Howdy yuz-ers! Another month gone, another progress report written. From new firmware versions to Vulkan fixes, we have quite a bit to talk about, so let’s get right into it!
This first step implements the
On-Screen Keyboard (or OSK) that games use, and the
Error Display yuzu uses to alert the user to bugs, missing data, or crashes.
Examples of the different kinds of keyboards games request
Another major advantage is adding gamepad support! No need to get off the couch to grab a keyboard anymore.
Part of the effort included working around Qt’s quirks, so as a by-product users now have the option to select either the old
Exclusive Fullscreen (recommended and used as default on Linux), or the new
Borderless Fullscreen (recommended for most cases and to have OSK properly working).
Borderless not only gives us better input support for gamepads, but also reduces screen tearing and improves clock management related performance issues on some AMD GPUs.
A feature lacking from our
Stereo Vision implementation was support for the Switch’s motion detection, and by this we don’t mean Joy-Cons, but rather the actual console.
This is commonly used for moving the camera with your head when the Switch is in the Labo goggles.
Both the left and right Joy-Cons map their buttons to different memory locations, as german77 found out. He discovered that we had the wrong location for the SL and SR buttons. One fix later, and everything is as it should be.
A long standing bug when trying to play
Mario Kart 8 Deluxe in local split screen multiplayer was a freeze that occurred when confirming all connected players.
Morph fixed this crash by sending the focus state change message on applet state changes.
Thank you EmulationFanatic and riperiperi for the help!
Better to crash other players than crash the game!
Gamecube controllers connected to an adapter sometimes reported the joystick off-center due to invalid data being sent during the connection. german77 solved this by taking 4 measurements during initialization, ensuring that the controller finds its center, like any warrior should.
Kewlan is back with more UI improvements!
To start off, they’ve added a favourite option in the context menu, so you can force some of your games to the top of the list.
Additionally, they updated the results from a filtered search after you remove a directory. This fixes incorrect behaviour if the user decides to modify the game folders while doing a filtered search.
And lastly, they fixed a random bug that caused folders to expand or collapse when moving them in the game list.
Several users reported that
Super Smash Bros. Ultimate may get stuck when loading our web applet, making the whole game softlock.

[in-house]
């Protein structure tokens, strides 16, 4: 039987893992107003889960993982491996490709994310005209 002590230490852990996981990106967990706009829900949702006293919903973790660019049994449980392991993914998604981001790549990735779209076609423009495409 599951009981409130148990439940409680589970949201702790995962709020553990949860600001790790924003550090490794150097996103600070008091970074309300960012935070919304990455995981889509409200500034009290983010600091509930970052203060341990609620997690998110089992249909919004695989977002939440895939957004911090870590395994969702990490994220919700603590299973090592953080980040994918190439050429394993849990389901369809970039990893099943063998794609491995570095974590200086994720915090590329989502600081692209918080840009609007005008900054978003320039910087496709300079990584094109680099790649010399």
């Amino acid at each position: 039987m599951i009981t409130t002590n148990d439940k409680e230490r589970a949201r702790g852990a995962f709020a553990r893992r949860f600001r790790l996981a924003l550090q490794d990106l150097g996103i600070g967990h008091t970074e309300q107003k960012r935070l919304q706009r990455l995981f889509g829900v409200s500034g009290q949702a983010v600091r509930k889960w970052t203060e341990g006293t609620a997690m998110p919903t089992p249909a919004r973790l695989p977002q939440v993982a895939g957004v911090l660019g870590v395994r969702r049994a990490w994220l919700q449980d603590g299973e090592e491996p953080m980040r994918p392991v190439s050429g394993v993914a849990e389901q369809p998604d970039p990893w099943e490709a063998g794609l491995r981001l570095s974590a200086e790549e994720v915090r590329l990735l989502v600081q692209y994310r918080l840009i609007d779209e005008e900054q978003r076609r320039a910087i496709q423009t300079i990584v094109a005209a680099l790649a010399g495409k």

Turns out the URL used by the applet was getting deleted before being used.
Morph got around this bug by extending the lifetime of the URL.
A big challenge made its entrance last month: the Nintendo Switch’s firmware version was finally updated to Version 12.X, which has kept our developers quite busy figuring out what has changed and what needs to be implemented.
Thanks to joint efforts of german77, epicboy, lioncash, and Morph, yuzu was able to update many system call ID tables (PR #6153, PR #6154), services and function tables (PR #6157, PR #6158, PR #6159, PR #6160, PR #6161, PR #6164, PR #6171), as well as some system values (PR #6155).
Firmware updates generally aim to improve the stability of the hardware and patch exploits, but they might also add support for new features under the hood, which usually requires changes to services, their structures, and other monsters lurking within the OS. Since future games could make use of any of these things, it’s imperative to integrate and support these changes as soon as possible.
Recently, toastUnlimited caught some bugs using Sanitizers: a number of tools present in some compilers, which are used to analyse the source code and alert the programmer about memory-related problems (leaks, overflows), undefined behaviour (code that works in one environment but might fail in another), data races (a synchronization problem that appears when dealing with multiple threads accessing the same data), etc. This led to a series of PRs implementing fixes in yuzu’s code, such as: Prevent stack-use-after-scope, which ensures that data that used to be accessed indirectly through pointers cannot be accessed again once the reference is lost (possibly corrupting the data that was being pointed to), Avoid reference binding to misaligned address, as well as a number of undefined behaviour bugs that occurred when copying memory from one address to another (PR #6143, PR #6145, and PR #6146).
toastUnlimited also reported an overflow that occurred when he tried playing
Pokémon Sword and
Pokémon Let's Go Pikachu’s demo, which was related to some of the operations realized by the clock.
This helped Morph notice a problem in the implementation of the
CalculateStandardUserSystemClockDifferenceByUser function, and promptly submit a fix.
Different processes communicate through mechanisms known as
IPC (Inter-Process Communication), and they can send data by using
data buffers, typically used for large data transfers, or
raw arguments, which are usually composed of smaller data sets.
In the case of the clock service of this function, this information has to be sent through the aforementioned
data buffers, but it was being extracted as
raw arguments instead.
This caused the function to operate using uninitialized data (in other words, junk), since it retrieved the wrong values.
What should have been generally reported as a couple of milliseconds was instead being reported as a time span of trillions of years — approximately, 320 000 times the calculated age of the universe!
Thankfully, the fix only required a small change, so now the values are retired from the proper buffers, and yuzu won’t try to dilate time any more (relatively speaking, if you catch my drift).